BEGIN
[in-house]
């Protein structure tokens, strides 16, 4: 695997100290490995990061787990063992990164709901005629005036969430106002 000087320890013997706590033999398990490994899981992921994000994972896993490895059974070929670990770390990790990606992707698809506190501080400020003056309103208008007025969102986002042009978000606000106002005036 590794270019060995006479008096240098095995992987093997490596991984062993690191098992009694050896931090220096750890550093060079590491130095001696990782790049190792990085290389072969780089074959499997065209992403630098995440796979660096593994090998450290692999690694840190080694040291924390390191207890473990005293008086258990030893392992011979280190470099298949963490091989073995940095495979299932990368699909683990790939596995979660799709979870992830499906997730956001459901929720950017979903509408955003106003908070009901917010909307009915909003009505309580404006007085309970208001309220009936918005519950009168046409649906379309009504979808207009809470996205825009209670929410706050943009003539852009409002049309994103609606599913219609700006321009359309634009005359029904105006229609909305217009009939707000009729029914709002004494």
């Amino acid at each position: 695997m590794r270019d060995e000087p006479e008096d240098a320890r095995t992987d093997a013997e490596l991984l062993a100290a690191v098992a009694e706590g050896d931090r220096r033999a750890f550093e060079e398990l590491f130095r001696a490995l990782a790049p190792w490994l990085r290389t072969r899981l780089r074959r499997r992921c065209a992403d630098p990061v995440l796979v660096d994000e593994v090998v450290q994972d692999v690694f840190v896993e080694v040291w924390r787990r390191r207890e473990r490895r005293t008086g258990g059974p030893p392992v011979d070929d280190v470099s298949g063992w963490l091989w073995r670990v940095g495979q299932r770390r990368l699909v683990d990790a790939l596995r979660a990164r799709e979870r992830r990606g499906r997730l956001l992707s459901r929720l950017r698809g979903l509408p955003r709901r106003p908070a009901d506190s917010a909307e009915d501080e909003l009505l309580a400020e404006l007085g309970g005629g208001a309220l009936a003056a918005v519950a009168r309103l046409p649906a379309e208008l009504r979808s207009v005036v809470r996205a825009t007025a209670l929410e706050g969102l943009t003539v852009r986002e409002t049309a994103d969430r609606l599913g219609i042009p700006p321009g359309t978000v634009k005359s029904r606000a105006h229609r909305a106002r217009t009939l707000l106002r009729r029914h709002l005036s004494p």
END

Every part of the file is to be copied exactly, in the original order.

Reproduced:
[in-house]
């Protein structure tokens, strides 16, 4: 695997100290490995990061787990063992990164709901005629005036969430106002 000087320890013997706590033999398990490994899981992921994000994972896993490895059974070929670990770390990790990606992707698809506190501080400020003056309103208008007025969102986002042009978000606000106002005036 590794270019060995006479008096240098095995992987093997490596991984062993690191098992009694050896931090220096750890550093060079590491130095001696990782790049190792990085290389072969780089074959499997065209992403630098995440796979660096593994090998450290692999690694840190080694040291924390390191207890473990005293008086258990030893392992011979280190470099298949963490091989073995940095495979299932990368699909683990790939596995979660799709979870992830499906997730956001459901929720950017979903509408955003106003908070009901917010909307009915909003009505309580404006007085309970208001309220009936918005519950009168046409649906379309009504979808207009809470996205825009209670929410706050943009003539852009409002049309994103609606599913219609700006321009359309634009005359029904105006229609909305217009009939707000009729029914709002004494």
């Amino acid at each position: 695997m590794r270019d060995e000087p006479e008096d240098a320890r095995t992987d093997a013997e490596l991984l062993a100290a690191v098992a009694e706590g050896d931090r220096r033999a750890f550093e060079e398990l590491f130095r001696a490995l990782a790049p190792w490994l990085r290389t072969r899981l780089r074959r499997r992921c065209a992403d630098p990061v995440l796979v660096d994000e593994v090998v450290q994972d692999v690694f840190v896993e080694v040291w924390r787990r390191r207890e473990r490895r005293t008086g258990g059974p030893p392992v011979d070929d280190v470099s298949g063992w963490l091989w073995r670990v940095g495979q299932r770390r990368l699909v683990d990790a790939l596995r979660a990164r799709e979870r992830r990606g499906r997730l956001l992707s459901r929720l950017r698809g979903l509408p955003r709901r106003p908070a009901d506190s917010a909307e009915d501080e909003l009505l309580a400020e404006l007085g309970g005629g208001a309220l009936a003056a918005v519950a009168r309103l046409p649906a379309e208008l009504r979808s207009v005036v809470r996205a825009t007025a209670l929410e706050g969102l943009t003539v852009r986002e409002t049309a994103d969430r609606l599913g219609i042009p700006p321009g359309t978000v634009k005359s029904r606000a105006h229609r909305a106002r217009t009939l707000l106002r009729r029914h709002l005036s004494p």